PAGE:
He proposes a possible next system that is not corporate capitalism, not state socialism, but something else entirely—and something entirely American.
Alperovitz calls for an evolution, not a revolution, out of the old system and into the new. That new system would democratize the ownership of wealth, strengthen communities in diverse ways, and be governed by policies and institutions sophisticated enough to manage a large-scale, powerful economy.
For the growing group of Americans pacing at the edge of confidence in the old system, or already among its detractors, What Then Must We Do? offers an elegant solution for moving from anger to strategy.
Chua shows how in non-Western countries around the globe, free markets have concentrated starkly disproportionate wealth in the hands of a resented ethnic minority. These “market-dominant minorities” – Chinese in Southeast Asia, Croatians in the former Yugoslavia, whites in Latin America and South Africa, Indians in East Africa, Lebanese in West Africa, Jews in post-communist Russia – become objects of violent hatred. At the same time, democracy empowers the impoverished majority, unleashing ethnic demagoguery, confiscation, and sometimes genocidal revenge. She also argues that the United States has become the world’s most visible market-dominant minority, a fact that helps explain the rising tide of anti-Americanism around the world. Chua is a friend of globalization, but she urges us to find ways to spread its benefits and curb its most destructive aspects.
Ranging across an ideological spectrum that includes Hobbes, Voltaire, Adam Smith, Edmund Burke, Hegel, Marx, and Matthew Arnold, as well as twentieth-century communist, fascist, and neoliberal intellectuals, historian Jerry Muller examines a fascinating thread of ideas about the ramifications of capitalism and its future implications. This is an engaging and accessible history of ideas that reverberate throughout everyday life.
In The Tyranny of Experts, economist William Easterly, bestselling author of The White Man's Burden, traces the history of the fight against global poverty, showing not only how these tactics have trampled the individual freedom of the world's poor, but how in doing so have suppressed a vital debate about an alternative approach to solving poverty: freedom. Presenting a wealth of cutting-edge economic research, Easterly argues that only a new model of development—one predicated on respect for the individual rights of people in developing countries, that understands that unchecked state power is the problem and not the solution —will be capable of ending global poverty once and for all.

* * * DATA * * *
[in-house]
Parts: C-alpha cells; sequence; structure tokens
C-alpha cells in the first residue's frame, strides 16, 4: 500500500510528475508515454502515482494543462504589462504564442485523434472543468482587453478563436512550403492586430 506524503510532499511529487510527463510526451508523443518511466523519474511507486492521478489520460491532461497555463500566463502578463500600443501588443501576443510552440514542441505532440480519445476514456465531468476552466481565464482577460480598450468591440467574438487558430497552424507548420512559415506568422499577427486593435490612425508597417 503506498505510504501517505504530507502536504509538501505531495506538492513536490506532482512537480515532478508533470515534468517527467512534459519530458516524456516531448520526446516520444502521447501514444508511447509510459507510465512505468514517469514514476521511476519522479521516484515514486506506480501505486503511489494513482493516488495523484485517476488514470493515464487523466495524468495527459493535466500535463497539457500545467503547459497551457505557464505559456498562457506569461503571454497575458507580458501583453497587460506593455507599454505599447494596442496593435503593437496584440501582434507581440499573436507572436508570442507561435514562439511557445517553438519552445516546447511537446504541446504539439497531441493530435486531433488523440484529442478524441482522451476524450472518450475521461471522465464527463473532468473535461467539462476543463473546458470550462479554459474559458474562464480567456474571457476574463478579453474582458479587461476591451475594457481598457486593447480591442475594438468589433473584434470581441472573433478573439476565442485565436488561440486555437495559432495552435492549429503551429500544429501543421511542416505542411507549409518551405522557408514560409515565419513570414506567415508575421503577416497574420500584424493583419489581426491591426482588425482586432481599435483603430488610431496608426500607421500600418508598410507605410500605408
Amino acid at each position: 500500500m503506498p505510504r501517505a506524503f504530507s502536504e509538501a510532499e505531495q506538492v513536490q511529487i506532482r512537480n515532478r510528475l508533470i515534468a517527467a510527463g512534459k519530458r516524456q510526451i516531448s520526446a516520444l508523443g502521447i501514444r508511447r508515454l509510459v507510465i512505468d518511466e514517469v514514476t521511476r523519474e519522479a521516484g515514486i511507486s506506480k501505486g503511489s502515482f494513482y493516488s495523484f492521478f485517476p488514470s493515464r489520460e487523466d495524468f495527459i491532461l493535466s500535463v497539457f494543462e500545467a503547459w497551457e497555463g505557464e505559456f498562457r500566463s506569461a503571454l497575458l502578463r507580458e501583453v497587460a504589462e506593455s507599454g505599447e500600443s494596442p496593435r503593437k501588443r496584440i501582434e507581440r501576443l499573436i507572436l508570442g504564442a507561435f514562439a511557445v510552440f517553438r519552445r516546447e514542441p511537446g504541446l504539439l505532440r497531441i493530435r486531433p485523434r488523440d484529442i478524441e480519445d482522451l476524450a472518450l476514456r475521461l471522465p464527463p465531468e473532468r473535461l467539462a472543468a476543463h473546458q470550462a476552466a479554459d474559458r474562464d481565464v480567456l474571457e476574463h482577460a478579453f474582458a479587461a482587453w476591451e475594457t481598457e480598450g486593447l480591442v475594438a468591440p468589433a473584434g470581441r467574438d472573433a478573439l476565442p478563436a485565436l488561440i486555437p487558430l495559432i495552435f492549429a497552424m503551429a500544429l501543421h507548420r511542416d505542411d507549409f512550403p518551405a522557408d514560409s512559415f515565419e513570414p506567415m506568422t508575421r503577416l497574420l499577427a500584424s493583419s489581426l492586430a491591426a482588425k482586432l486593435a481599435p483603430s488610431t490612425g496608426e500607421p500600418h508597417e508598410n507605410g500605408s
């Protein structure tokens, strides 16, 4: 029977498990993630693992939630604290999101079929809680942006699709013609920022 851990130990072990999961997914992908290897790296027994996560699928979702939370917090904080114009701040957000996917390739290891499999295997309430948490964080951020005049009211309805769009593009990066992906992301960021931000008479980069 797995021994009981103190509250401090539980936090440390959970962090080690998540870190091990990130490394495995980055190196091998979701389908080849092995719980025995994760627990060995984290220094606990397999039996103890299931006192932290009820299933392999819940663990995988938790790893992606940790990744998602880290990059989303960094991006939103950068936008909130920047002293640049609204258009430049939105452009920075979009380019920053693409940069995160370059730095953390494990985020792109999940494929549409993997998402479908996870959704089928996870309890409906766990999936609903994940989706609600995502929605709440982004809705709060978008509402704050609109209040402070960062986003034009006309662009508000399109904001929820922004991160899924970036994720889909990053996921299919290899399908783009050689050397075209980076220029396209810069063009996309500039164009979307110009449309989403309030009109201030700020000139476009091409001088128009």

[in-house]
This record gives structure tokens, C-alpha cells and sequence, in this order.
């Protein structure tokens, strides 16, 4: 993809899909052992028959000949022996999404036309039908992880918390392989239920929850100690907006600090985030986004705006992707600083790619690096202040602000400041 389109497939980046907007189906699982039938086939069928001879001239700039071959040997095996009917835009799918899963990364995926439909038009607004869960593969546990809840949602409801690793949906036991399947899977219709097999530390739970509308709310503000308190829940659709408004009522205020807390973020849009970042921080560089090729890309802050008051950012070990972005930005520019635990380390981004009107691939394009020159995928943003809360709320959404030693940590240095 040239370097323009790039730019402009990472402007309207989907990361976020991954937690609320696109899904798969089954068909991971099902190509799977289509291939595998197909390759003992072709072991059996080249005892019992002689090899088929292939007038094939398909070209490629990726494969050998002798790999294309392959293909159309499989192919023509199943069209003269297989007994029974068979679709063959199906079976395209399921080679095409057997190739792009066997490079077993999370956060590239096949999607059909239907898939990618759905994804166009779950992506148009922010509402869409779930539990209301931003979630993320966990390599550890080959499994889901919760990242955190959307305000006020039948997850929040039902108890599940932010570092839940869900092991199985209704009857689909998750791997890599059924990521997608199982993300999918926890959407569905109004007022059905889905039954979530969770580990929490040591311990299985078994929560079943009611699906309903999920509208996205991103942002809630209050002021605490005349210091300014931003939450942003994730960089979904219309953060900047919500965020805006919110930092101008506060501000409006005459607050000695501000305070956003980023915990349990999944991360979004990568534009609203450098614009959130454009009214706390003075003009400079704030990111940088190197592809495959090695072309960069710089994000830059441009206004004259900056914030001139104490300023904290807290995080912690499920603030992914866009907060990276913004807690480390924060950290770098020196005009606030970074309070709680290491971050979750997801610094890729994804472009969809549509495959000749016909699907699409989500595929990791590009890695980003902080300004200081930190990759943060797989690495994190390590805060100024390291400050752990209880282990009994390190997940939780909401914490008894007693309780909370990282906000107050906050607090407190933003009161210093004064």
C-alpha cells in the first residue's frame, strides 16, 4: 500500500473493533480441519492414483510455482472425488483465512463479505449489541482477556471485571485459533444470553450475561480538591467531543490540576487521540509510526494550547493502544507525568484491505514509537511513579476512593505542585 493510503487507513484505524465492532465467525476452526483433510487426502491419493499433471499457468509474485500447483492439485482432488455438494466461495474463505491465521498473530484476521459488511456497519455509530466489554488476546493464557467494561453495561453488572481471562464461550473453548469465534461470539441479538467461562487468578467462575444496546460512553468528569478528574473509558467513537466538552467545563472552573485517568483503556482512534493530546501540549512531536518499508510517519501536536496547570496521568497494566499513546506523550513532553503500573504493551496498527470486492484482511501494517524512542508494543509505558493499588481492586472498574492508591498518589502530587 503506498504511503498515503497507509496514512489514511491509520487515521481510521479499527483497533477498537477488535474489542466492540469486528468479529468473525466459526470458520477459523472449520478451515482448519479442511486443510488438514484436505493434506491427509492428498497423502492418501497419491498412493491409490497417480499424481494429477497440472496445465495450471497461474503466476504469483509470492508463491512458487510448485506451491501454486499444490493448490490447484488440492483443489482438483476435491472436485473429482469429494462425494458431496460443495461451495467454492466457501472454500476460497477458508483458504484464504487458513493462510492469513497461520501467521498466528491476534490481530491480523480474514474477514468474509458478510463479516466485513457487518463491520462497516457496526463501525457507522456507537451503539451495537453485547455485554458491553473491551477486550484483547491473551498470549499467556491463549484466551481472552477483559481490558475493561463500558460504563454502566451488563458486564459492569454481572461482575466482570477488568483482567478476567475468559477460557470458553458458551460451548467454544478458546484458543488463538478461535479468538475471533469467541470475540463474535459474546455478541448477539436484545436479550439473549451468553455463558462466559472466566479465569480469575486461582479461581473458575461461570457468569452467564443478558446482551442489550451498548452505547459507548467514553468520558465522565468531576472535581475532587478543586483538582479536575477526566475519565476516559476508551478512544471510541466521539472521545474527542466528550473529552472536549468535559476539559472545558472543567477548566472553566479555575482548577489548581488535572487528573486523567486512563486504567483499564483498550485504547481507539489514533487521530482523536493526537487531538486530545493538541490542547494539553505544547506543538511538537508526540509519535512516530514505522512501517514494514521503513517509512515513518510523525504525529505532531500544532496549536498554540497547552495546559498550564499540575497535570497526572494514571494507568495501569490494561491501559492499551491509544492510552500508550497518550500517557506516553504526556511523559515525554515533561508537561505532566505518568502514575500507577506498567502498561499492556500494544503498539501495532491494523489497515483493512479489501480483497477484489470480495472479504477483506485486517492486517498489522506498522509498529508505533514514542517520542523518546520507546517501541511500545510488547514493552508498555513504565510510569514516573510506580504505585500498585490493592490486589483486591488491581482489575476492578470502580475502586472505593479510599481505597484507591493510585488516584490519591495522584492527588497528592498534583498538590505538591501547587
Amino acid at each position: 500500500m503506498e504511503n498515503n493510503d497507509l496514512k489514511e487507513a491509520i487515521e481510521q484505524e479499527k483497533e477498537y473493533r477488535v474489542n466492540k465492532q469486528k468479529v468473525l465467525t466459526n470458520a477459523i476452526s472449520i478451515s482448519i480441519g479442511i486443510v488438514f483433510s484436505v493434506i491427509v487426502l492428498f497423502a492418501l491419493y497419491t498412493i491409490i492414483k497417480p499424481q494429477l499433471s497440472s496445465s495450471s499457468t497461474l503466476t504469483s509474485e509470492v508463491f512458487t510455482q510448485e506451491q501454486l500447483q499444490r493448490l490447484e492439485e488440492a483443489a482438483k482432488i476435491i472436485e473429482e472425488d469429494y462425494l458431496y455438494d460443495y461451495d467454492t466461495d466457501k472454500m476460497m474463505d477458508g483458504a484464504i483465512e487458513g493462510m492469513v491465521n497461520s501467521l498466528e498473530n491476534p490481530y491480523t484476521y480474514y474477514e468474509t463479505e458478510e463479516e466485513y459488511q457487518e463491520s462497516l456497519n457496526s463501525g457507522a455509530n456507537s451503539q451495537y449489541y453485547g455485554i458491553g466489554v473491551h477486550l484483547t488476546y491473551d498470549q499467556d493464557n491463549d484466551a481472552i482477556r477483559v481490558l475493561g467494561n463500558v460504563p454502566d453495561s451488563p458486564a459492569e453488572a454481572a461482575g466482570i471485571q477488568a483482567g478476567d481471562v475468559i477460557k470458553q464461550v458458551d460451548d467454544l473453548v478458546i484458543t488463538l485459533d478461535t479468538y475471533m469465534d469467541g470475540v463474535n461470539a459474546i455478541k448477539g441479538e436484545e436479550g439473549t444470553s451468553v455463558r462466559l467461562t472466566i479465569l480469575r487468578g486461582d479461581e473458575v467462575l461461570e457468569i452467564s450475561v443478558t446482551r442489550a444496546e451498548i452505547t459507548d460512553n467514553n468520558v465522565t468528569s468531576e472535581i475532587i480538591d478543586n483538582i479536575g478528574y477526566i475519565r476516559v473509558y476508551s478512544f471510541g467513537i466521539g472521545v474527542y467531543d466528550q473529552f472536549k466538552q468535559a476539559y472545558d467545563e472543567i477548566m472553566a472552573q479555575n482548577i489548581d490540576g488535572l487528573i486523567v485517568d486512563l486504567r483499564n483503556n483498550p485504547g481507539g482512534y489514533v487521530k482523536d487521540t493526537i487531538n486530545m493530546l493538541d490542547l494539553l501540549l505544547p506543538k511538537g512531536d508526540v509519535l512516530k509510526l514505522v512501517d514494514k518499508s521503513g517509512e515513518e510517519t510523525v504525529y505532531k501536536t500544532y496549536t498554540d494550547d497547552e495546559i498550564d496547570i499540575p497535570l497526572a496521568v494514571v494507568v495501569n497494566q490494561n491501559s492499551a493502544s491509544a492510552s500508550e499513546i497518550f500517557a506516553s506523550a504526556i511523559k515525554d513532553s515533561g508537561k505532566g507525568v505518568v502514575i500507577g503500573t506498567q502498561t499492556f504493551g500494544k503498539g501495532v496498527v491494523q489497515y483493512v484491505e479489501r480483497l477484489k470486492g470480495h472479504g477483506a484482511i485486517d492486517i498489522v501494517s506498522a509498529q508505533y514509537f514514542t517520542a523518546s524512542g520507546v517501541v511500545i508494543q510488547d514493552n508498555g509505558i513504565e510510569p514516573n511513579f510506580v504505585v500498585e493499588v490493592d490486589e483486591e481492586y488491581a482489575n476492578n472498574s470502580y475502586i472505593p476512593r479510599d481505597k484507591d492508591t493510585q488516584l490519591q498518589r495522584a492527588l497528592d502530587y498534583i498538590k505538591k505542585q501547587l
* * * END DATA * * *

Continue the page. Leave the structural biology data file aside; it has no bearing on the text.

This plain-English guide reveals the secrets of how to value stocks, decide when the price is right, and make your move. You’ll find out why a good deal is a good deal, no matter what the bulls and bears say, get tips in investing during jittery times, and understand how to detect hidden agendas in financial reports. And, you’ll uncover the keys to identifying the truly good businesses with enduring and growing value that continually outperform both their competition and the market as a whole. Discover how to:Understand financial investments View markets like a value investor Assess a company’s value Make use of value investing resources Incorporate fundamentals and intangibles Make the most of funds, REITs, and ETFs Develop your own investing style Figure out what a financial statement is really telling you Decipher earnings and cash-flow statements Detect irrational exuberance in company publications Make a value judgment and decide when to buy
Complete with helpful lists of the telltale signs of value and “unvalue,” as well as the habits of highly successful value investors, Value Investing For Dummies, 2nd Edition, could be the smartest investment you’ll ever make!
Looking for help making smarter, more profitable high-end investment decisions? Why buy 13 books that cover each of the major topics you need to understand, when High-Powered Investing All-In-One For Dummies gives you 13 expert guides for the price of one?
This hands-on resource arms you with an arsenal of advanced investing techniques for everything from stocks and futures to options and exchange-traded funds. You'll find out how to trade on the FOREX market, evaluate annuities, choose the right commodities, and buy into hedge funds. Plus, you'll get up to speed on using business fundamentals and technical analysis to help you make smarter decisions and maximize your returns. You'll also find ways to be as aggressive as your personality and bank account allow, without taking foolish or excessive risks.Updated compilation is targeted at readers who already have a basic understanding of investing principles and who are looking for a reference to help them build a diversified portfolio Offers a succinct framework and expert advice to help you make solid decisions and confidently invest in the marketplace